Doris Day's Fans Pay Tribute to the Hollywood Icon
The Hollywood legend and animal welfare activist, Doris Day passed away on Monday aged 97.
Doris became the epitome of American womanhood during the 1950s and 1960s and passed away at her Carmel Valley home on April 13.
The late actress’s charity, the Doris Day Animal Foundation, announced the news on Monday that Doris passed after she contracted a serious case of pneumonia.
Born Mary Ann Von Kappelhoff in Cincinnati, Ohio, on April 3, 1922, the legend was surrounded by those close to her as she passed.
To fans, Doris' death marked the end of an era as one posted:
As an outstanding actress and as "America's Sweetheart" she will be sorely missed another fan wrote:
With a professional singing career that started at age 15 with Les Brown’s band, Doris produced her signature hits “Que Sera Sera” and “Sentimental Journey,” a song released in 1945 which helped set the musical tone for American soldiers during World War II.
Between 1948 and 1969, Doris shot to fame as she starred in almost every film genre with a natural talent for role interpretation that brought depth to her characters.
In total Doris starred in 39 films that included “The Man Who Knew Too Much,” Pillow Talk,” and “Love Me or Leave Me.”
As a testament to her talent, Doris got honored with various awards which included six Golden Globe Awards, 10 Laurel Awards, a Grammy Lifetime Achievement award in 2009, a Presidential Medal of Freedom in 2004, while three of her songs also got inducted into the Grammy Hall of Fame.
While Doris’s acting career flourished, her personal life suffered a different fate. Her first marriage to Al Jorden in 1941 marked a time of emotional and physical abuse.
The trombonist often abused her physically and even tried to cause Doris to miscarry after she told him about her pregnancy with her only son, Terry.
Soon after Terry’s birth in 1943, Doris divorced Al and then married the saxophonist, George Weidler three years later. Their marriage lasted until 1949 when they pair parted on amicable terms.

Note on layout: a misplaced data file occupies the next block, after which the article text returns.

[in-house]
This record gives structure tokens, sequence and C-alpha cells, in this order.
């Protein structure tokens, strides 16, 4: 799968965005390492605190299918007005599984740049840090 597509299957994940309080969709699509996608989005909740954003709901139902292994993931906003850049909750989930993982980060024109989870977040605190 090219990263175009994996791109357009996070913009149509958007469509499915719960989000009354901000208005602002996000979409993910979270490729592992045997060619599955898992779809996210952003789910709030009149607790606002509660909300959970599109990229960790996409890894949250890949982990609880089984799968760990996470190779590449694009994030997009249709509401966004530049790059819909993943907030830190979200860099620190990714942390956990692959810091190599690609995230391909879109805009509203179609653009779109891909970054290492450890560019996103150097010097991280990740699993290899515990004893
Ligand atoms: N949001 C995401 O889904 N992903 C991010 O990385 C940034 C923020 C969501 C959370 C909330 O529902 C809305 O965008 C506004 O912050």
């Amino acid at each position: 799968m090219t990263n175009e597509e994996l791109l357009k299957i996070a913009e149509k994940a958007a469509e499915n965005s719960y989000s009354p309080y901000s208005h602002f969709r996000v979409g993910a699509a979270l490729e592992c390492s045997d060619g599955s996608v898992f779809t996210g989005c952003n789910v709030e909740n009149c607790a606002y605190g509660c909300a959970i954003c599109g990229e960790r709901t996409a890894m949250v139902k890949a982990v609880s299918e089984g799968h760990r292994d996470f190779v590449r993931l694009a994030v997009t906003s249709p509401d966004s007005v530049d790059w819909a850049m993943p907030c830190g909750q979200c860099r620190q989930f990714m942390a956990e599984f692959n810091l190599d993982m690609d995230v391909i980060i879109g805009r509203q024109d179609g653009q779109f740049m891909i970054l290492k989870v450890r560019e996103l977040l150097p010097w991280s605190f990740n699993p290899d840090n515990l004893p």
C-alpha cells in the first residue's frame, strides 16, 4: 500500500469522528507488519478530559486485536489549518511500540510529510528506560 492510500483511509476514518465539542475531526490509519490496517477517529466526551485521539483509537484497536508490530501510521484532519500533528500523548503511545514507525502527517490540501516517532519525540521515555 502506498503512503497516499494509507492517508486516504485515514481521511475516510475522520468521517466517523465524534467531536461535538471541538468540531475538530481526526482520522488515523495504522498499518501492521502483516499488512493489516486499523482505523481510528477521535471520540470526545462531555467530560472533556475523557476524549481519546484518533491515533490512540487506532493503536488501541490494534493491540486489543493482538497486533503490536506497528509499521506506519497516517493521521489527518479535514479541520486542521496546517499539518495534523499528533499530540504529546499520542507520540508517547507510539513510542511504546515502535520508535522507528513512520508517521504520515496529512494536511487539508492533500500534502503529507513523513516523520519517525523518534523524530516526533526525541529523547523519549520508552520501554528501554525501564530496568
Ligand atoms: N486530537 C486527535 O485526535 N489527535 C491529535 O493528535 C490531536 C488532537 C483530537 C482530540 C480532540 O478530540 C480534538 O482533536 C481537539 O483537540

Doris’s third marriage to the producer, Martin Melcher in 1951 lasted until his unexpected death in 1968, just as her acting career came to a close.
Martin’s death also came as a shock as Doris discovered that he and her lawyer, Jerome Rosenthal stole all her money and left her with $500,000 of debt.
She then filed a $26 million civil suit against Jerome, which dragged on for 17 years before a settlement of $6 million got reached and caused Jerome to get disbarred.
The Hollywood legend’s fourth and final marriage to the restaurant greeter, Barry Comden in 1976 only lasted a few years and the pair got divorced in April 1982.
WORK IN ANIMAL WELFARE
With lifelong compassion and love for animals, Doris dedicated the final years of her life to animal rights and welfare.
She founded The Doris Day Foundation in 1978 and passionately fought against animal testing. She set up educational and outreach programs all over the US to advocate for the spay/neutering of pets which became an international event.
Today World Spay Day included 75 countries that all provide thousands of pet owners with free or a reduced-cost spay and neuter surgeries.
These photos are some of the many cats that DDAF's grant helped with spay/neuter for Focus on Ferals, Inc. . pic.twitter.com/sApkrnDnVf— DDAF (@DDAF_org) May 10, 2019
The foundation will continue with Doris’s legacy in providing support to smaller animal rescue organizations while maintaining their special focus on those providing help to senior pets.
IN HER FOOTSTEPS
Terry, Doris’s only son, inherited her artistic talents and followed his mother into the entertainment industry.
He became a legendary rock & roll producer with groups like the Byrds and the Beach Boys while he also produced hits for The Raiders and Paul Revere. Terry sadly passed in 2004 from cancer.